While we’ve covered some specific ways to incorporate a growth mindset for T&D, such as employing Illeris’ model and involving learning cycles in everything, an extremely powerful way is to coach the managers to be the every day influencers for their teams and departments.
First, managers have to be influencers. Giving everybody a book on growth mindset and then explaining to them that we are now going to add this to the strategy plan is not going to work because it’s instantly become yet another track to pursue instead of simply how we think. We need propel the growth mindset based on personal behavior. I’ll never forget the high ranking organisational manager who informed the very quiet team (of which I was on) that we have to innovate! Bring ideas to the meeting! Come on! Collaborate! However, it would remain quiet because we had all observed how thoroughly ideas were dissected and thrown out before even finishing the thought. Safety is a premium, and we can only create this environment through the managers modeling the behavior of growth mindset.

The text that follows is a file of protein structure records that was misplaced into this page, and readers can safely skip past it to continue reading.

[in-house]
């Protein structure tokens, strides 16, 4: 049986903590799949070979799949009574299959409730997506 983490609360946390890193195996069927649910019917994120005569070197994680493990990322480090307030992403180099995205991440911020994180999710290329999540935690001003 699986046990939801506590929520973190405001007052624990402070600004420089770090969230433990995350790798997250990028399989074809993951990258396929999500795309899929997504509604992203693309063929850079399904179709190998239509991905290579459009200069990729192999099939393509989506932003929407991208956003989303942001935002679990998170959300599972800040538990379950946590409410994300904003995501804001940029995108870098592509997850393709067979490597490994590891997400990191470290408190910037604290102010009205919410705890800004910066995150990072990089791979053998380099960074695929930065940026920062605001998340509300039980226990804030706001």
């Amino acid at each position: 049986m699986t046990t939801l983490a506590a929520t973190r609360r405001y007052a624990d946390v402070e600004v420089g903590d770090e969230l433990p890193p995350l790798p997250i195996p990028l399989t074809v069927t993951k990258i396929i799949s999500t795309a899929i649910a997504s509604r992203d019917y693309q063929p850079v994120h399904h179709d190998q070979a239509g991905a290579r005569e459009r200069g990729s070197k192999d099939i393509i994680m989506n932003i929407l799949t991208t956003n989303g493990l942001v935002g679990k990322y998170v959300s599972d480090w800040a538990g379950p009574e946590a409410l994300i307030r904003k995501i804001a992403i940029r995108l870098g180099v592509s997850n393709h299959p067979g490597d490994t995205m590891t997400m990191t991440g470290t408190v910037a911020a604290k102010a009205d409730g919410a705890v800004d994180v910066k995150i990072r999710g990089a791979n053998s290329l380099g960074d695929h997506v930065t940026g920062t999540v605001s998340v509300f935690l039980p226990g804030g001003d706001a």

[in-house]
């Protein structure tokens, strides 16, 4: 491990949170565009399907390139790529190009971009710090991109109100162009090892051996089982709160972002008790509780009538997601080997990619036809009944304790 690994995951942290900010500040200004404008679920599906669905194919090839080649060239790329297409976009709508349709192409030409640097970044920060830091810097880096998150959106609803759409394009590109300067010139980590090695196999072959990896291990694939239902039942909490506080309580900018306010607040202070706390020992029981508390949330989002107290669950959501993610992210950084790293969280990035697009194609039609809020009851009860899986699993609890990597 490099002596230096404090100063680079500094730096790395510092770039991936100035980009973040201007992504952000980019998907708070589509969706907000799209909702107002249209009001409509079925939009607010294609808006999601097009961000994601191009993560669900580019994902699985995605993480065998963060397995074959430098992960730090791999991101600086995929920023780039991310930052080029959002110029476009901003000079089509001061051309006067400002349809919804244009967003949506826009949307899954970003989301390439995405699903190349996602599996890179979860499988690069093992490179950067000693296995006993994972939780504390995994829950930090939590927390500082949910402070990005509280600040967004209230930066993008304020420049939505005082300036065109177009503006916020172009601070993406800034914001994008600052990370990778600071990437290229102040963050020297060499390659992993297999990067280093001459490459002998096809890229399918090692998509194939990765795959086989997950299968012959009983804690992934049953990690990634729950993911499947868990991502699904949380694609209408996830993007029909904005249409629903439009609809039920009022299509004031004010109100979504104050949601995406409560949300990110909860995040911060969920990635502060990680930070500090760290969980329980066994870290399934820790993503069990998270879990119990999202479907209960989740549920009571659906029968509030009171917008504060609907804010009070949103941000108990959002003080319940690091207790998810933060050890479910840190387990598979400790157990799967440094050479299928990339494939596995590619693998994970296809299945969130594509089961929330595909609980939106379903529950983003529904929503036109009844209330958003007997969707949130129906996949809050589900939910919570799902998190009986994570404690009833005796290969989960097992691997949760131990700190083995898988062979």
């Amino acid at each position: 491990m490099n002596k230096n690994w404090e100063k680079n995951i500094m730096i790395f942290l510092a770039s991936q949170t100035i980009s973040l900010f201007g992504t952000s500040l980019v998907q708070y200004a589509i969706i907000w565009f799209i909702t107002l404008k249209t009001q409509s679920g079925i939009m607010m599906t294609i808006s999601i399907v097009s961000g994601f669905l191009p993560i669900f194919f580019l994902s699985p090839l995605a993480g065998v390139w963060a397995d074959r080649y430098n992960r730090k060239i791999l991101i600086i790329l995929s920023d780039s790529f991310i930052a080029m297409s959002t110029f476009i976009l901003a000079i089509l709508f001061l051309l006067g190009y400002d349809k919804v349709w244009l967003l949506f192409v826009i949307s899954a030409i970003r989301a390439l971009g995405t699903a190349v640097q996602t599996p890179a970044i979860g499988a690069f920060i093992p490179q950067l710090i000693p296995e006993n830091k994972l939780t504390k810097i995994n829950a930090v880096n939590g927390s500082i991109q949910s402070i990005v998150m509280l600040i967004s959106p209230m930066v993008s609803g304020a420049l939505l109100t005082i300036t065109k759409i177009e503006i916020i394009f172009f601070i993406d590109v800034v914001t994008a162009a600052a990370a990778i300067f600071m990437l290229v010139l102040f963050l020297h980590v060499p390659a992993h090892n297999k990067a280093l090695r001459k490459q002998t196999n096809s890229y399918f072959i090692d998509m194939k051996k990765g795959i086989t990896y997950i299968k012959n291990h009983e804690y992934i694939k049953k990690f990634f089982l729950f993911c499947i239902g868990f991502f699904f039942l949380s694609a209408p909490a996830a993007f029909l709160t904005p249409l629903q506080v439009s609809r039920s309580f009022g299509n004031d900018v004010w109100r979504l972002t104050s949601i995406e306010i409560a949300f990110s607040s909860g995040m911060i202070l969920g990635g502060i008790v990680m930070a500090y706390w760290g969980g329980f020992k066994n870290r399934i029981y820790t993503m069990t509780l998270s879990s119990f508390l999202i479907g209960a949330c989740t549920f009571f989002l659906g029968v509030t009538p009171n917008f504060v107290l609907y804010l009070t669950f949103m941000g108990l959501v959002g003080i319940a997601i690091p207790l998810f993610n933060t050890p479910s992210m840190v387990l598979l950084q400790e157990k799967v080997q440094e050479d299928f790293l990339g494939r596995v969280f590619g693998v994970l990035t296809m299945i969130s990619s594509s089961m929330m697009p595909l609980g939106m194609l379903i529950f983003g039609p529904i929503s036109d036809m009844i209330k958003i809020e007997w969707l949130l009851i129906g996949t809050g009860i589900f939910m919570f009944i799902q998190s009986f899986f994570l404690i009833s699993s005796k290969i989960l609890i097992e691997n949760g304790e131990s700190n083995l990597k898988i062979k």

Speaking of safety, there are two ways to very much ensure safety: each individual feeling authentically valued, and the manager being vulnerable.
Keep in mind though, the manager cannot model this behavior unless he or she feels equally safe, which is always a good measurement of exactly how much an organisation truly embraces learning.
Of course just informing a manager to promote growth mindset is not going to be enough, so these last three slides will focus on some tangible ways a manager can accomplish this.
Firstly, the behavioural modeling is critical, by encouraging employees to step out of the typical box, and then rewarding them by spreading their success stories. Also, praising learning efforts in both formal situations, such as written reviews, and informal situations motivates the employee to refocus their priorities.
Those recommendations are typically tacit from the employees’ perspective other than “I feel really motivated”, and when that point is reached, that is a good time to raise awareness on what growth mindset is, allowing them to create intentionality behind what they already value.